Abstract Canvas Prints No 64 : Mathematical Precision

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Abstract Canvas Prints No 64 : Mathematical Precision


Durand-Ruel took the picture to America as part of his highly successful 1886 exhibition, ‘Works in Oil and Pastel by the Impressionists of Paris’.

It wasn’t the most popular work on display.

The New York Times described ‘Bathing’ as ‘among the most distressing painting shown….the blazing colours offering special offence’.

Another American critic considered it the work of ‘a vulgar, course and commonplace mind’.

Now that was a bit harsh.

For someone so young to have his work shown alongside the reverend and seasoned Impressionists was a remarkable achievement.

As was Bathers at Asnieres.

It represents a starting-point on an artist journey that Seurat was undertaking, which would end with his famous Pointillist (also known as Divisionist) paintings, made from applying multiple dots of pure pigment to the canvas.

At the time of Bathers at Asnieres, he had not yet arrived at his colour-separation technique, but he was well on the way.

The white shirts, sails and buildings are all in the service of Seurat’s overall design, they are there to bring to vivid life the colours around them, making the greens, blues and reds vibrant.

He is beginning to work out that the more he separates the colours, the greater sense of brilliance they radiate.

Hence the large canvas, it gave more room for his colours to ‘breathe’.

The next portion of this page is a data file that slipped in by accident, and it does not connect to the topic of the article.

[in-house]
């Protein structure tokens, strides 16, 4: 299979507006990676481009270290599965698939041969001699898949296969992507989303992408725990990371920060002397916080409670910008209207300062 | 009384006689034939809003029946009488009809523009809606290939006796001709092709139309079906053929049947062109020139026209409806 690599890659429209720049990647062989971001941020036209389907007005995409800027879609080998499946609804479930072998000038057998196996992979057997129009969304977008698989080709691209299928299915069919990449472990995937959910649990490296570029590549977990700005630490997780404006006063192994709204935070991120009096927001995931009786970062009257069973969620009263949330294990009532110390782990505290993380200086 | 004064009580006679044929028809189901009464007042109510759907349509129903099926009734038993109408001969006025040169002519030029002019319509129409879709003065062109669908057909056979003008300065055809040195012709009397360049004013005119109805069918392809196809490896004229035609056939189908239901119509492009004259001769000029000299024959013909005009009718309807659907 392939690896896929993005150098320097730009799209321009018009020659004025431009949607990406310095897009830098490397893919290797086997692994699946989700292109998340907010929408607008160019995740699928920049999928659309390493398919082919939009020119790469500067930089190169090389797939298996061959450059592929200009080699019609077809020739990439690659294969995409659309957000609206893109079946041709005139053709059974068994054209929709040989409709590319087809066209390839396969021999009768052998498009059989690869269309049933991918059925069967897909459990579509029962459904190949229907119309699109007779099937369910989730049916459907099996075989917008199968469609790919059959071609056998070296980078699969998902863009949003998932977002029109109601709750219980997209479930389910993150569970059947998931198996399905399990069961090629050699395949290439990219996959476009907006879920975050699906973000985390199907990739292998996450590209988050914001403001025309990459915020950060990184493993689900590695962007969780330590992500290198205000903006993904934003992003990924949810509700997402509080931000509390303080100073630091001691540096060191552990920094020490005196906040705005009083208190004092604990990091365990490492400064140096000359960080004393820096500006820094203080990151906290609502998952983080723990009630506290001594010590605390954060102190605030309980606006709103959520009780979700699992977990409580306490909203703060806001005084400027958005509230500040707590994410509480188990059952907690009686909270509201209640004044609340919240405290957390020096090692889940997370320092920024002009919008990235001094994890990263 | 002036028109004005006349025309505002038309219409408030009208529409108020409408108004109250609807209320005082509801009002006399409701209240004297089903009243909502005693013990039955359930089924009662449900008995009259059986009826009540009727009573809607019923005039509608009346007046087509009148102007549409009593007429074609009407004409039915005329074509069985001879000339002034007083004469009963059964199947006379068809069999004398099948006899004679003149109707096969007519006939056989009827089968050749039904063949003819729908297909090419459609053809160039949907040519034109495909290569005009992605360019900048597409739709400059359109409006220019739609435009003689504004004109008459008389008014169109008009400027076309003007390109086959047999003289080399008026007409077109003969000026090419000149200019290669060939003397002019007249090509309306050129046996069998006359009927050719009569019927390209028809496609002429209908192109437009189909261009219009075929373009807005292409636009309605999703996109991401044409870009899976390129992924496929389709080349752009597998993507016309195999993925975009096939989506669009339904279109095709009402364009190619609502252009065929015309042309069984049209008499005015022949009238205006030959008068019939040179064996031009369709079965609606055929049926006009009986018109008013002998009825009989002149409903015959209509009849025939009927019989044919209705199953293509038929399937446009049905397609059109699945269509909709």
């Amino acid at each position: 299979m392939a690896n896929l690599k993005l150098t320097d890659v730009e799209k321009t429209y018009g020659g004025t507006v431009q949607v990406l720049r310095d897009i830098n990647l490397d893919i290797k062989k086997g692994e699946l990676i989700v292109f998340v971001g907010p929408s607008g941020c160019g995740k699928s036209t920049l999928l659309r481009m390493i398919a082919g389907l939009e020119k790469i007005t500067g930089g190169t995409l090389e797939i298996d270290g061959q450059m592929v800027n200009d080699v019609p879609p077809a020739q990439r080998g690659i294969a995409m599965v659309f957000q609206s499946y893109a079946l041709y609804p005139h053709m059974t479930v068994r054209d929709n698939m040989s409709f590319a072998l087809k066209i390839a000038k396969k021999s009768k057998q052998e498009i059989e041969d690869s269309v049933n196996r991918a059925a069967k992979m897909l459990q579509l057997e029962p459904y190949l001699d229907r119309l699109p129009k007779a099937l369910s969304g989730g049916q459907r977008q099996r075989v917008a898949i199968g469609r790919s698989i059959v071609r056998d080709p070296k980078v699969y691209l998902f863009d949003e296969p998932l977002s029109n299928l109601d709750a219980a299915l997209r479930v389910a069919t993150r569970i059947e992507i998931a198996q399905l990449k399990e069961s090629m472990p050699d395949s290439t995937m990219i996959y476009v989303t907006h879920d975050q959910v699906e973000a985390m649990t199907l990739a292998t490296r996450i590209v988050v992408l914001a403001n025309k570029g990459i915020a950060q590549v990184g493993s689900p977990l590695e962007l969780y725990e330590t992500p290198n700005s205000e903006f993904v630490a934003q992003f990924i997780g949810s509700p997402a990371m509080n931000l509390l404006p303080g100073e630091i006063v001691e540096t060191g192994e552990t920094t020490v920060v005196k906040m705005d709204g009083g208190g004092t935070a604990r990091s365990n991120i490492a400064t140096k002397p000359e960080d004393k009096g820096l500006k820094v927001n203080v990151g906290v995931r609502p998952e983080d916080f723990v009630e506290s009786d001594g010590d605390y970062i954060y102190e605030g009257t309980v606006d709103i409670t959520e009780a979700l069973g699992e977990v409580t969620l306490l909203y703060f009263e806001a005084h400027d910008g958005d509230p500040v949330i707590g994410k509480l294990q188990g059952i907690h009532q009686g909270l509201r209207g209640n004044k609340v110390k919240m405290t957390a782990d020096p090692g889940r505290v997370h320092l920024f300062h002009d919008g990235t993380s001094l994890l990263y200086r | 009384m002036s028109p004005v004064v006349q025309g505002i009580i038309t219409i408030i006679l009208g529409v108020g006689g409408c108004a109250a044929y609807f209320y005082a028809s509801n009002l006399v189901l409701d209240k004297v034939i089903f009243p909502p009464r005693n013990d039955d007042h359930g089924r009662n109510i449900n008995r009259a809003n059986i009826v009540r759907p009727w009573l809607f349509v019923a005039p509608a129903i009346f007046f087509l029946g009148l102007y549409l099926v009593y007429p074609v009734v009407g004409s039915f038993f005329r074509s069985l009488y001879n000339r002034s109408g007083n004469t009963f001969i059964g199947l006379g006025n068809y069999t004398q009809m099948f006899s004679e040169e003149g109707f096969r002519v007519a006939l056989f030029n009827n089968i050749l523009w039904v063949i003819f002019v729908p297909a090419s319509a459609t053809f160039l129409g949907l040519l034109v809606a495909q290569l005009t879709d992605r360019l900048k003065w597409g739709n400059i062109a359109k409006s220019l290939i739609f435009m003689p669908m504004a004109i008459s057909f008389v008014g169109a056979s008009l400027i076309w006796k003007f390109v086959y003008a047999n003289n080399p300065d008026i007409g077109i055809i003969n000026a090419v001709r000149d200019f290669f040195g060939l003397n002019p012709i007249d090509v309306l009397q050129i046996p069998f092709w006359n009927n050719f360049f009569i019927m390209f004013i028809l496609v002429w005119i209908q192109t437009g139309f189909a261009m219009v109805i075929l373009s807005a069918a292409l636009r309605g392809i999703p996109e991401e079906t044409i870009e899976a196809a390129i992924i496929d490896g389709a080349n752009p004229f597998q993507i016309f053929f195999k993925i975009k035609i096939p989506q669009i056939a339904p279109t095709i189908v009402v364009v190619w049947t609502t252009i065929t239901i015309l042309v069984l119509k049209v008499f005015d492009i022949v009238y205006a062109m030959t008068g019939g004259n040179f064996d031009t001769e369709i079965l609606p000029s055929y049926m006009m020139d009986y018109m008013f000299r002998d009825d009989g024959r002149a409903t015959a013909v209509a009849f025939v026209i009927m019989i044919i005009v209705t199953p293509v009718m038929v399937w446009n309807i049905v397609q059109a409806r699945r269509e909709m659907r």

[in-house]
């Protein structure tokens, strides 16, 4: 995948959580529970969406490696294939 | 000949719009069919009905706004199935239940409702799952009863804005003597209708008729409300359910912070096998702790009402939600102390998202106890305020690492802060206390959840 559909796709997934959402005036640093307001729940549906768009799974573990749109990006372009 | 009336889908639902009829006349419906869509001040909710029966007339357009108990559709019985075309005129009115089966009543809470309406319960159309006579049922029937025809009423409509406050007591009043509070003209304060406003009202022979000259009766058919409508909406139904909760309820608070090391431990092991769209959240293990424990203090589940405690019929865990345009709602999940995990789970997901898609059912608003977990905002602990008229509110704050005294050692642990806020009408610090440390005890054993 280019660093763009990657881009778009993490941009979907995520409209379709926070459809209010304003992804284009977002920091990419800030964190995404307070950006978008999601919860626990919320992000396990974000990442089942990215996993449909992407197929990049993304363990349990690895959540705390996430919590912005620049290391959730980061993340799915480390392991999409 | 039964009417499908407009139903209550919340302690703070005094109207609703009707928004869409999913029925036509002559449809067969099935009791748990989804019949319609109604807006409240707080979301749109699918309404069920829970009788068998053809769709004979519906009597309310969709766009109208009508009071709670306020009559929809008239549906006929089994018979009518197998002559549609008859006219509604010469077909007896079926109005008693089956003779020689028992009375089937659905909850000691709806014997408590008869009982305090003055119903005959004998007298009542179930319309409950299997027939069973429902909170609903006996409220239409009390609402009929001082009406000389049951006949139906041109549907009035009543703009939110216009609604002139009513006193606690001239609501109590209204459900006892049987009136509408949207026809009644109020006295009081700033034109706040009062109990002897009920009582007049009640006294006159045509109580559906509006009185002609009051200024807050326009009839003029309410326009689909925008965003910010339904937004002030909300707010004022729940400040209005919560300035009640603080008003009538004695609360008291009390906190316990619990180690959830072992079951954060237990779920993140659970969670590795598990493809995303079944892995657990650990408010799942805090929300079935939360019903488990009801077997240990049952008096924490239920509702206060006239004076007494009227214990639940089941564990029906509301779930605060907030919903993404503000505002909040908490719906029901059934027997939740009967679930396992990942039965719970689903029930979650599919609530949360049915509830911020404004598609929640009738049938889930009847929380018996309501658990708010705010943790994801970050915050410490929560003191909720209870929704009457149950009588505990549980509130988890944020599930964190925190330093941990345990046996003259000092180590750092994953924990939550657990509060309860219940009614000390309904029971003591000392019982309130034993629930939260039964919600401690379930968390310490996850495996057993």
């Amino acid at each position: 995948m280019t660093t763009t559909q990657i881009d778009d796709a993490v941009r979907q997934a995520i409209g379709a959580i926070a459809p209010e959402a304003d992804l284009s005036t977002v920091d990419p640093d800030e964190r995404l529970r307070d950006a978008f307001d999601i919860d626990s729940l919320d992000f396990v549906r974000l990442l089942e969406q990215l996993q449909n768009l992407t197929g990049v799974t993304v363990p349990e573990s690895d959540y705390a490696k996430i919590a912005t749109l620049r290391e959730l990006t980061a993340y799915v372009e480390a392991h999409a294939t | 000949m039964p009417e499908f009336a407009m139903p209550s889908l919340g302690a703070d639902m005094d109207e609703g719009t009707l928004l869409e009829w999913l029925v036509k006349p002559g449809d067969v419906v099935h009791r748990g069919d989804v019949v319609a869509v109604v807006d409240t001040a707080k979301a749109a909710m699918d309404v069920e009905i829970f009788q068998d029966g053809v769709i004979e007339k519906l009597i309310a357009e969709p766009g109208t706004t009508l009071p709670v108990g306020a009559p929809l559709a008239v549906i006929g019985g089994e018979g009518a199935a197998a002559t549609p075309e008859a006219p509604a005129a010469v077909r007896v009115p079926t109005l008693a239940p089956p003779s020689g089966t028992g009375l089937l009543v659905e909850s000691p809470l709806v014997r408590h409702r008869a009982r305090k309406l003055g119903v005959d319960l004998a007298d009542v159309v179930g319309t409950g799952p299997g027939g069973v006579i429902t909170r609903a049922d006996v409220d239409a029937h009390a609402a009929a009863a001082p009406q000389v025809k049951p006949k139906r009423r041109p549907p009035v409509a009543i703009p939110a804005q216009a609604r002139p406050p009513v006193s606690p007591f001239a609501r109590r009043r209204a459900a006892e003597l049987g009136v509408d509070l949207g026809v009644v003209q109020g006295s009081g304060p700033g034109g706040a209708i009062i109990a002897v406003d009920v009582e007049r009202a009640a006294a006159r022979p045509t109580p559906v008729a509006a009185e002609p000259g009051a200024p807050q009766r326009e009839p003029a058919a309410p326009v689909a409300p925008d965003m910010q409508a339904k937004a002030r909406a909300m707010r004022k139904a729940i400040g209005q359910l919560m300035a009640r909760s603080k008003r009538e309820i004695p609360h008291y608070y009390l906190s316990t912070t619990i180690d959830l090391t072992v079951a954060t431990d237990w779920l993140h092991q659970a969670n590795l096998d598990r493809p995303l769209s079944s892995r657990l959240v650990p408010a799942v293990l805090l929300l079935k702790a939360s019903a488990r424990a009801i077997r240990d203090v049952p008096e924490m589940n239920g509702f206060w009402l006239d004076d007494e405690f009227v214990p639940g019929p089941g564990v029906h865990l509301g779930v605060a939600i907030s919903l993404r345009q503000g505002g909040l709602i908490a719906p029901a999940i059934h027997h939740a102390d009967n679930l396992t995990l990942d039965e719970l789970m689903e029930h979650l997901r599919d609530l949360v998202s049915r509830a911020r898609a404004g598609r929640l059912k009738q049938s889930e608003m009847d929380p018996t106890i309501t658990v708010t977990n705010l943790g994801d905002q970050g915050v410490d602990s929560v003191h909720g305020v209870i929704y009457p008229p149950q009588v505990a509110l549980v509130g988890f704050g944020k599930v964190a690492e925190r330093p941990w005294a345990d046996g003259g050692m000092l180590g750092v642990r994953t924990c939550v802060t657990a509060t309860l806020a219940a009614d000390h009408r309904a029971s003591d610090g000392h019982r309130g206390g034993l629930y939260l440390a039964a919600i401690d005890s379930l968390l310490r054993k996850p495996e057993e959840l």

Science was changing the lives of Parisians back in the 1880s, with Gustave Eiffel’s extraordinary tower of iron symbolising the city’s completed transformation from the Dickensian shambles to a modern masterpiece built on mathematical precision.

Seurat was simpatico with the prevailing mood, he too believed everything could be explained by science, even when it came to my making art.

He was a Delacroix fan, and shared the romantic artist’s interest in colour theory.

But while Delacroix experimented through trial and error, Seurat’s approach was more akin to that of a casting director.

He wanted to know the character of the different colours in order to give him an understanding of how they would get along living side-by-side in the confines of a canvas. There was plenty of expert advice to hand.


Abstract Canvas Prints No 63


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Much thanks to Will Gompertz’s book What Are You Looking At….some of the blog is directly taken from this fantastic book.